It is a major developed country and a high income country, with the world's fourteenth largest economy by nominal GDP and sixteenth largest by purchasing power parity. It is a member of the United Nations, the European Union, the Eurozone, the Council of Europe, the Organization of Ibero-American States, the Union for the Mediterranean, the North Atlantic Treaty Organization, the Organisation for Economic Co-operation and Development, Organization for Security and Co-operation in Europe, the Schengen Area, the World Trade Organization and many other international organisations. While not an official member, Spain has a "Permanent Invitation" to the G20 summits, participating in every summit, which makes Spain a de facto member of the group; the origins of the Roman name Hispania, from which the modern name España was derived, are uncertain due to inadequate evidence, although it is documented that the Phoenicians and Carthaginians referred to the region as Spania, therefore the most accepted etymology is a Semitic-Phoenician one.
Down the centuries there have been a number of accounts and hypotheses: The Renaissance scholar Antonio de Nebrija proposed that the word Hispania evolved from the Iberian word Hispalis, meaning "city of the western world". Jesús Luis Cunchillos argues that the root of the term span is the Phoenician word spy, meaning "to forge metals". Therefore, i-spn-ya would mean "the land where metals are forged", it may be a derivation of the Phoenician I-Shpania, meaning "island of rabbits", "land of rabbits" or "edge", a reference to Spain's location at the end of the Mediterranean. The word in question means "Hyrax" due to Phoenicians confusing the two animals. Hispania may derive from the poetic use of the term Hesperia, reflecting the Greek perception of Italy as a "western land" or "land of the setting sun" (Hesperia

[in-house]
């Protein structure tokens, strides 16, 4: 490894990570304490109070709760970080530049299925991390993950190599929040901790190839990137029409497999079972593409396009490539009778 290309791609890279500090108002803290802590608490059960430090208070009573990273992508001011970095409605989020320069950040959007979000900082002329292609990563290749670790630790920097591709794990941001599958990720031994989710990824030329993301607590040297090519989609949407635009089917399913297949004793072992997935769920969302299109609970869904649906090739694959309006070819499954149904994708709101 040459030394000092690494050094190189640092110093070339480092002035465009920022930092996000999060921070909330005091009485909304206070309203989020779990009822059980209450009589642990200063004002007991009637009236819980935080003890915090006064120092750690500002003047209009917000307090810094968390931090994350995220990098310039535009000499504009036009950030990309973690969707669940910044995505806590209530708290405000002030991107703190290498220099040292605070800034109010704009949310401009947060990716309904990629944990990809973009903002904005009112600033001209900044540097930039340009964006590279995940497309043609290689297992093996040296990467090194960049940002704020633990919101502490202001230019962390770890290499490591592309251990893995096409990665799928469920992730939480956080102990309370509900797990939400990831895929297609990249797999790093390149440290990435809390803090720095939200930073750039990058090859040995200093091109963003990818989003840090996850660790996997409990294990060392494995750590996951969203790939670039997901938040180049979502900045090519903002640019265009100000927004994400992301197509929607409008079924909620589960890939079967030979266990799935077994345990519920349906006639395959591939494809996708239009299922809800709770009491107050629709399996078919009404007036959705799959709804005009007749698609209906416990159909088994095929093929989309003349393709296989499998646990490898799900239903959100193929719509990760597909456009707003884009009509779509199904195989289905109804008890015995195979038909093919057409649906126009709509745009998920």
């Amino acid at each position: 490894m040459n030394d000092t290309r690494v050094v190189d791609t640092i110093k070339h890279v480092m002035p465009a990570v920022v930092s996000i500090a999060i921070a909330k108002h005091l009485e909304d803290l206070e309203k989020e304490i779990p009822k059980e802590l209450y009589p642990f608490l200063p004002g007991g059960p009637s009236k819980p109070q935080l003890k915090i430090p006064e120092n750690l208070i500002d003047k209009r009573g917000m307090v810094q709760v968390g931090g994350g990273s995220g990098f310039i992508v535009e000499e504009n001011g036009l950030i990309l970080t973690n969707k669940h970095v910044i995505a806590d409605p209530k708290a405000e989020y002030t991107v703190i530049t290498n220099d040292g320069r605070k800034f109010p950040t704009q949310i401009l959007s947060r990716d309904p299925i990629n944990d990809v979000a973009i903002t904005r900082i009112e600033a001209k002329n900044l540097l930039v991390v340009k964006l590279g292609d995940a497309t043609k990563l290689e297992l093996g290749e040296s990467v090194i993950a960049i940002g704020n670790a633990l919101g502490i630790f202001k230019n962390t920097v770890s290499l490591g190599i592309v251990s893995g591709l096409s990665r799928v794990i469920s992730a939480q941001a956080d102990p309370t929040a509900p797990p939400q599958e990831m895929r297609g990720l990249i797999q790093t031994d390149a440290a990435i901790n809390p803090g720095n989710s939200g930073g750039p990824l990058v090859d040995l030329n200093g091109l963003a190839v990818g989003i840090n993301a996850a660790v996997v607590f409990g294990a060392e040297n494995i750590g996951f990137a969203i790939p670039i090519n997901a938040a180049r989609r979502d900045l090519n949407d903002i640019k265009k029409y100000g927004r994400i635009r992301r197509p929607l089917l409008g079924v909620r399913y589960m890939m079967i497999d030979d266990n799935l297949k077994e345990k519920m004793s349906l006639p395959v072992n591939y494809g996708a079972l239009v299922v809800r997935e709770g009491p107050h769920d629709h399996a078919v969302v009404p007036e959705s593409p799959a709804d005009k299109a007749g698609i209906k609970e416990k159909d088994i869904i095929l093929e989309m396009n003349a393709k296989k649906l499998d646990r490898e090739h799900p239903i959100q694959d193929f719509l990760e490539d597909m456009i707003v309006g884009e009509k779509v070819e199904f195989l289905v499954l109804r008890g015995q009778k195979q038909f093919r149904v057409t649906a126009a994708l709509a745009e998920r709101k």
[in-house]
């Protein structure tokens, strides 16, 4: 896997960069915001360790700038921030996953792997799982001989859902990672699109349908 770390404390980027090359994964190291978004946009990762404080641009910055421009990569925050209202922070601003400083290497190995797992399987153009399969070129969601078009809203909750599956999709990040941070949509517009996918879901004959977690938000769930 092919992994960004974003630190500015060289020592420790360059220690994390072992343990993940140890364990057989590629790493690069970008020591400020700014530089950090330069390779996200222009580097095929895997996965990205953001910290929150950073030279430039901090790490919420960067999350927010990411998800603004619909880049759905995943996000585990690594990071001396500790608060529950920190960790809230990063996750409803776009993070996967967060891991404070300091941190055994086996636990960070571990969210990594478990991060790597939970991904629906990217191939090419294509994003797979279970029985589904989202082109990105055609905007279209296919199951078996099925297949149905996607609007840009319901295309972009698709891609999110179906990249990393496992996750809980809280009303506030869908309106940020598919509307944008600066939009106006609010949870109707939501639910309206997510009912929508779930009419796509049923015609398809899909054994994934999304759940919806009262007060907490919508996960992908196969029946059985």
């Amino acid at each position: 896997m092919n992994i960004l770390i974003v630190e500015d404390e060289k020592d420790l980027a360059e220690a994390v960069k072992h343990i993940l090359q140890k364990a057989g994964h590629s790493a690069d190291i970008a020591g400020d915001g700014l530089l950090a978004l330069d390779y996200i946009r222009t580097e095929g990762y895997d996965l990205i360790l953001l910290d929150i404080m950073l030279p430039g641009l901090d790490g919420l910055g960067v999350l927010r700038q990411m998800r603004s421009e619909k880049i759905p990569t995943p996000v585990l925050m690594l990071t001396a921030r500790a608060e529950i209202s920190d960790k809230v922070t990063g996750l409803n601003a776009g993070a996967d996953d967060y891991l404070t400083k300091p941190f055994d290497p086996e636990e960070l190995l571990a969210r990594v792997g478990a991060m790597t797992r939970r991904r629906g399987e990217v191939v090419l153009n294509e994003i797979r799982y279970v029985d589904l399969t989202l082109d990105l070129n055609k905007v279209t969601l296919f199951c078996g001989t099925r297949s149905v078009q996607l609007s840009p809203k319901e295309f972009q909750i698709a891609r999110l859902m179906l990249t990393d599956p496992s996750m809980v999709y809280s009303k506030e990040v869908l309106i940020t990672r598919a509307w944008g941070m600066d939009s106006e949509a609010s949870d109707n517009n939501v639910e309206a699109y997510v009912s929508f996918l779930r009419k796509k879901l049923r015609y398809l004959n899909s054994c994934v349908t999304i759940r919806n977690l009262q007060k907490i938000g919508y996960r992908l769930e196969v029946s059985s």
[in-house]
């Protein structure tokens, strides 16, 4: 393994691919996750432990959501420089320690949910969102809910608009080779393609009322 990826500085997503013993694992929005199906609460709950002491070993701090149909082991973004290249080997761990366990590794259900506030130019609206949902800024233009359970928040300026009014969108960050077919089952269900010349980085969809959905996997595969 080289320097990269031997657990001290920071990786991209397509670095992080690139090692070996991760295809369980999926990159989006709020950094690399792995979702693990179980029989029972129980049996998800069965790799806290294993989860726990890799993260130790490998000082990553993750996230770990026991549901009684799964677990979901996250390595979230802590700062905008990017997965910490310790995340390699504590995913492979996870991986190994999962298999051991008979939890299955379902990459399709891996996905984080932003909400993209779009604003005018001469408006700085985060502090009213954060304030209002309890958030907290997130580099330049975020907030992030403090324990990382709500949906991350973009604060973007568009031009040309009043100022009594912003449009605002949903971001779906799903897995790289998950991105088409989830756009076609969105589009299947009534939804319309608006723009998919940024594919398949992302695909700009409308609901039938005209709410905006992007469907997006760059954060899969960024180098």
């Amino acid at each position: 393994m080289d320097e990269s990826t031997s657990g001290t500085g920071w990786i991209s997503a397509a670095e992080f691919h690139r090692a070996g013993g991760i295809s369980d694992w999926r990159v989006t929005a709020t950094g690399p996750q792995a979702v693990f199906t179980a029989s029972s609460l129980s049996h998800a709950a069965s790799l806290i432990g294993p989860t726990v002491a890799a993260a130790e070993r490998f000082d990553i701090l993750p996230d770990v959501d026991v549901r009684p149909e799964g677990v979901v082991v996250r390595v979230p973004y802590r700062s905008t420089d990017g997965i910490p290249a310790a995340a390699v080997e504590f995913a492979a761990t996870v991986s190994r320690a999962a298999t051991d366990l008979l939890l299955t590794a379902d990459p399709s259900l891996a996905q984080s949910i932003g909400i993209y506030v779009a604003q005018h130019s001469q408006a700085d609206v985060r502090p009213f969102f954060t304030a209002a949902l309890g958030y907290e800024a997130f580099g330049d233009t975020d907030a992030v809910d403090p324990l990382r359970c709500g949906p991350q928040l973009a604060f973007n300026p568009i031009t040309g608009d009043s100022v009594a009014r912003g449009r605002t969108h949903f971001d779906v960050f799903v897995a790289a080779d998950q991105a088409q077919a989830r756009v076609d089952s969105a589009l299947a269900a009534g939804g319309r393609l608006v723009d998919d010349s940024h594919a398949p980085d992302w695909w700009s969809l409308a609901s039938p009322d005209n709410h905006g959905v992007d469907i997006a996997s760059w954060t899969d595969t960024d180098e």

The Mapuche are a group of indigenous inhabitants of south-central Chile and southwestern Argentina, including parts of present-day Patagonia. The collective term refers to a wide-ranging ethnicity composed of various groups who shared a common social and economic structure, as well as a common linguistic heritage as Mapudungun speakers, their influence once extended from the Aconcagua River to the Chiloé Archipelago and spread eastward to the Argentine pampa. Today the collective group makes up over 80% of the indigenous peoples in Chile, about 9% of the total Chilean population, they are concentrated in Araucanía. Many have migrated to the Buenos Aires area for economic opportunities; the Mapuche traditional economy is based on agriculture. In times of war, they would elect a toki to lead them, they are known for the textiles woven by women, which have been goods for trade for centuries, since before the arrival of European explorers. At the time of Spanish arrival the Araucanian Mapuche inhabited the valleys between the Itata and Toltén rivers.